2013-12-15 18.09.10

Shafts in order of strength: Wood, Stone, Steel, Diamond, Bedrock

Shafts are used to transmit power.

Rotarycraft Handbook DescriptionEdit

"The most basic power-transmission device is the shaft.  Nothing fancy, just carries the power from one place to another, with no changes to either the torque or the speed.  Pay attention, though, to the direction to avoid headaches.  Different materials of shaft have different strengths and thus different limits on maximum torque and speed." 

Shaft StrengthEdit

This table shows, at full power, if an engine will overload a shaft.

Wood Shaft Stone Shaft Steel Shaft Diamond Shaft Bedrock Shaft
DC Electric Engine No No No No No
Wind Turbine No No No No No
Steam Engine No No No No No
Gasoline Engine No No No No No
AC Electric Engine Yes No No No No
Performance Engine Yes No No No No
Hydrokinetic Engine Yes Yes Yes No No
Microturbine Yes Yes Yes No No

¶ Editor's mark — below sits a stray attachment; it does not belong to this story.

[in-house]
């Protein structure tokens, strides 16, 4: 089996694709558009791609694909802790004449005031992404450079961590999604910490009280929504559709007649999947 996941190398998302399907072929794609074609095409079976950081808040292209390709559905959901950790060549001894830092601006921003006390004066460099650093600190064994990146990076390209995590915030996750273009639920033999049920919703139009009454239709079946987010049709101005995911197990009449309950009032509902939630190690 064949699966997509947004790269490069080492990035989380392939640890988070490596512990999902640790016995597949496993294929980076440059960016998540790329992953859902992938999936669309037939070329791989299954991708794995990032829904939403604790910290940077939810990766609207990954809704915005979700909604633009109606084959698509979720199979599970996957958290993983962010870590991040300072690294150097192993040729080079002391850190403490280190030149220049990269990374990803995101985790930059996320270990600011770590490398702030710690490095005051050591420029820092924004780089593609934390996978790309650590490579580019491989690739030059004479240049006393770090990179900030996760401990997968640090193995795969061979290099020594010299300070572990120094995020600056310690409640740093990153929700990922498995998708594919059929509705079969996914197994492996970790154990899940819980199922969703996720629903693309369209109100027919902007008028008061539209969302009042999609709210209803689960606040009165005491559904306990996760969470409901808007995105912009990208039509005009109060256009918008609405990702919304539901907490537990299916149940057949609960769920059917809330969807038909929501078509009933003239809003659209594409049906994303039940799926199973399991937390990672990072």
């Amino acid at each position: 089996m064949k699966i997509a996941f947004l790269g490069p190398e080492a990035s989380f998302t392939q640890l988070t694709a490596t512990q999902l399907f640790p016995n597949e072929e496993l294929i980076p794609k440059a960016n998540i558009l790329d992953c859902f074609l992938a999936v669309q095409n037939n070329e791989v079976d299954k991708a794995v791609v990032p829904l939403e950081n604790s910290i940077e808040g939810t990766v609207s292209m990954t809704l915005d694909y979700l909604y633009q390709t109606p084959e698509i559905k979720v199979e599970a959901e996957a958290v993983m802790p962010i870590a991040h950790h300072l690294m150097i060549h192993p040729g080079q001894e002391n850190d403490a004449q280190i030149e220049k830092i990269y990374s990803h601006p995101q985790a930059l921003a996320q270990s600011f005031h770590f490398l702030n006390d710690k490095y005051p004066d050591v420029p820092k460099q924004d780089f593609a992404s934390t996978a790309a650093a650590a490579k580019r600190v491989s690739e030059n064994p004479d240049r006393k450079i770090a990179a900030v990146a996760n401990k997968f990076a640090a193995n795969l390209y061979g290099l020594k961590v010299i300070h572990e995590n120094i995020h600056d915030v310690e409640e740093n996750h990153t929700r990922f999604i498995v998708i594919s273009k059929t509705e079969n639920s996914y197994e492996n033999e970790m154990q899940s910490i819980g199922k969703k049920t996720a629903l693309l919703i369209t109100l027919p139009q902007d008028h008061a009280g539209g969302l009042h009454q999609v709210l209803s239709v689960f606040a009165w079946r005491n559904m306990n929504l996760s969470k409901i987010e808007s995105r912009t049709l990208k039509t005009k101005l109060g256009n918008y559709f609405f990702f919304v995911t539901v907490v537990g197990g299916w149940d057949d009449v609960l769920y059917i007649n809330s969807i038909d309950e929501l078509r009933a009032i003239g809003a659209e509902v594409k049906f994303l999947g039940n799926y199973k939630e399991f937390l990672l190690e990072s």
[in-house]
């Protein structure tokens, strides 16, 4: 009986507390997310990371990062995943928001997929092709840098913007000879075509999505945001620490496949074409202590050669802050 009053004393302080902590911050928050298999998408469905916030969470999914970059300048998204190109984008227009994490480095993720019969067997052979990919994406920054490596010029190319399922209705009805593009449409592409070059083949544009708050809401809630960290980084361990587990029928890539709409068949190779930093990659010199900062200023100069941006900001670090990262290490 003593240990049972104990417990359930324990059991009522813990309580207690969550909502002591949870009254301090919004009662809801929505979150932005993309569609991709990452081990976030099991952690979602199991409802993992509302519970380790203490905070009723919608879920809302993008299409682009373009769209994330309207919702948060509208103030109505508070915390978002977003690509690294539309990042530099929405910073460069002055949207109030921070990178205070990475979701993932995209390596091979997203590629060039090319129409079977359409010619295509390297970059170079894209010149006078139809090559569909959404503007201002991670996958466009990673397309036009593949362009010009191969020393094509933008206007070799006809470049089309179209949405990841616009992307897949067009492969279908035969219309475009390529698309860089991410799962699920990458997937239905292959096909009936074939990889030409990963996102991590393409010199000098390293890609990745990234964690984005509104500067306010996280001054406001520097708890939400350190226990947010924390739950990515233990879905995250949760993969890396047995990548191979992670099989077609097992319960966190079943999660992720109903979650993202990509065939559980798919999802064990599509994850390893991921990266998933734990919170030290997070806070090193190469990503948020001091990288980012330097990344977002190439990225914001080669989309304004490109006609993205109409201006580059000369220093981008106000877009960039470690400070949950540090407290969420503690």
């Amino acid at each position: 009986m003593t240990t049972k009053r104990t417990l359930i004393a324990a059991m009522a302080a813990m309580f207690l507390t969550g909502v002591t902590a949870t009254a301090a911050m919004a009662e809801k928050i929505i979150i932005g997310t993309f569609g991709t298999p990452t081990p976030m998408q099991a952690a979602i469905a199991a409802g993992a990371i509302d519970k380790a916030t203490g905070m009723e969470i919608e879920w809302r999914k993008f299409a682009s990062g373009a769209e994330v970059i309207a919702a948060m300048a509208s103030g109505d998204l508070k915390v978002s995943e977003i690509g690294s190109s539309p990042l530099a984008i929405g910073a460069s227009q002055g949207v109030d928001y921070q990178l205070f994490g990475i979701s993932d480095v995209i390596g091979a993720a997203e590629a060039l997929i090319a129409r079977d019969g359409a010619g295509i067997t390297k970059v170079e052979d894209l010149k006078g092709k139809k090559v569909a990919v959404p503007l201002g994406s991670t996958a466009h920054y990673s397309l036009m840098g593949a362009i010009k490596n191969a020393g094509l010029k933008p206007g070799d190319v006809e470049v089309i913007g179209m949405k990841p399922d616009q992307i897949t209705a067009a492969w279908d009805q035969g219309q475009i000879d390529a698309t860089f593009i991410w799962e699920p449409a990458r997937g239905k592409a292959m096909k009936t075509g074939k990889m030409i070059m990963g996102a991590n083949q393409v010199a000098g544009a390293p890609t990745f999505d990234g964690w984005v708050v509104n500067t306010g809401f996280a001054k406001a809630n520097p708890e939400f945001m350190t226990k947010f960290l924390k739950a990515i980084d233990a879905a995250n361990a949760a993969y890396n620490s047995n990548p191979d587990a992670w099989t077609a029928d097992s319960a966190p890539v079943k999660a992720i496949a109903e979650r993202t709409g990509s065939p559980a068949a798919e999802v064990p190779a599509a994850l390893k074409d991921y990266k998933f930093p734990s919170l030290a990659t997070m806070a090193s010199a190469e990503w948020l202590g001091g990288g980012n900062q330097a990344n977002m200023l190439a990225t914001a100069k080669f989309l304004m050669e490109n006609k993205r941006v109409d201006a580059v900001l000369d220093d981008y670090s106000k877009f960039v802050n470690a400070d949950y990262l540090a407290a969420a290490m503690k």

Gas Turbine Yes Yes Yes No No

Shaft LimitsEdit

Wood Shaft

278 Nm at 3,577 rad/s

Stone Shaft

958 Nm at 11,561 rad/s
Steel Shaft 5560 Nm at 57,005 rad/s
Diamond Shaft 69508 Nm at 4,121,484 rad/s
Bedrock Shaft < None >

Tips & TricksEdit

  • While the hydrokinetic engine can overload the torque of everything below diamond, a few gearboxes can allow for the use of a steel or even possibly a stone shaft.  Likewise for speed in the microturbine and gas turbine. (This is no longer true, see: Gearbox)
  • Wood shafts are flammable.
  • Wood shafts are very vulnerable to explosions; bedrock ones are impervious.